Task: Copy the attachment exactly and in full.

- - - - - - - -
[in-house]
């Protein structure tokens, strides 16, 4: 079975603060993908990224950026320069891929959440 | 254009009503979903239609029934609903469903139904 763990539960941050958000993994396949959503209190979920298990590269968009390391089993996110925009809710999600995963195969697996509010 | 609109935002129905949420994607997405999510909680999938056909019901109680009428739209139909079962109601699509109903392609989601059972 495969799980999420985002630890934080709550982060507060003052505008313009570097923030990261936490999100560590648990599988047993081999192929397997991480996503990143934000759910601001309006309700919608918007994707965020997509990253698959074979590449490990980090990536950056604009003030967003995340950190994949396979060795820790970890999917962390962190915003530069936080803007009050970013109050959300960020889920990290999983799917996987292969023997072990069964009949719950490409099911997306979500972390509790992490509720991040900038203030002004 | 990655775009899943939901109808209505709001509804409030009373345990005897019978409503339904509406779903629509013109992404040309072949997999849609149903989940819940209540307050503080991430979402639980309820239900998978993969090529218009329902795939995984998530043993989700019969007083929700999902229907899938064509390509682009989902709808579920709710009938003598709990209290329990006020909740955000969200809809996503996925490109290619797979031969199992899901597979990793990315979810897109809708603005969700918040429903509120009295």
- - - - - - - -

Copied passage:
[in-house]
């Protein structure tokens, strides 16, 4: 079975603060993908990224950026320069891929959440 | 254009009503979903239609029934609903469903139904 763990539960941050958000993994396949959503209190979920298990590269968009390391089993996110925009809710999600995963195969697996509010 | 609109935002129905949420994607997405999510909680999938056909019901109680009428739209139909079962109601699509109903392609989601059972 495969799980999420985002630890934080709550982060507060003052505008313009570097923030990261936490999100560590648990599988047993081999192929397997991480996503990143934000759910601001309006309700919608918007994707965020997509990253698959074979590449490990980090990536950056604009003030967003995340950190994949396979060795820790970890999917962390962190915003530069936080803007009050970013109050959300960020889920990290999983799917996987292969023997072990069964009949719950490409099911997306979500972390509790992490509720991040900038203030002004 | 990655775009899943939901109808209505709001509804409030009373345990005897019978409503339904509406779903629509013109992404040309072949997999849609149903989940819940209540307050503080991430979402639980309820239900998978993969090529218009329902795939995984998530043993989700019969007083929700999902229907899938064509390509682009989902709808579920709710009938003598709990209290329990006020909740955000969200809809996503996925490109290619797979031969199992899901597979990793990315979810897109809708603005969700918040429903509120009295």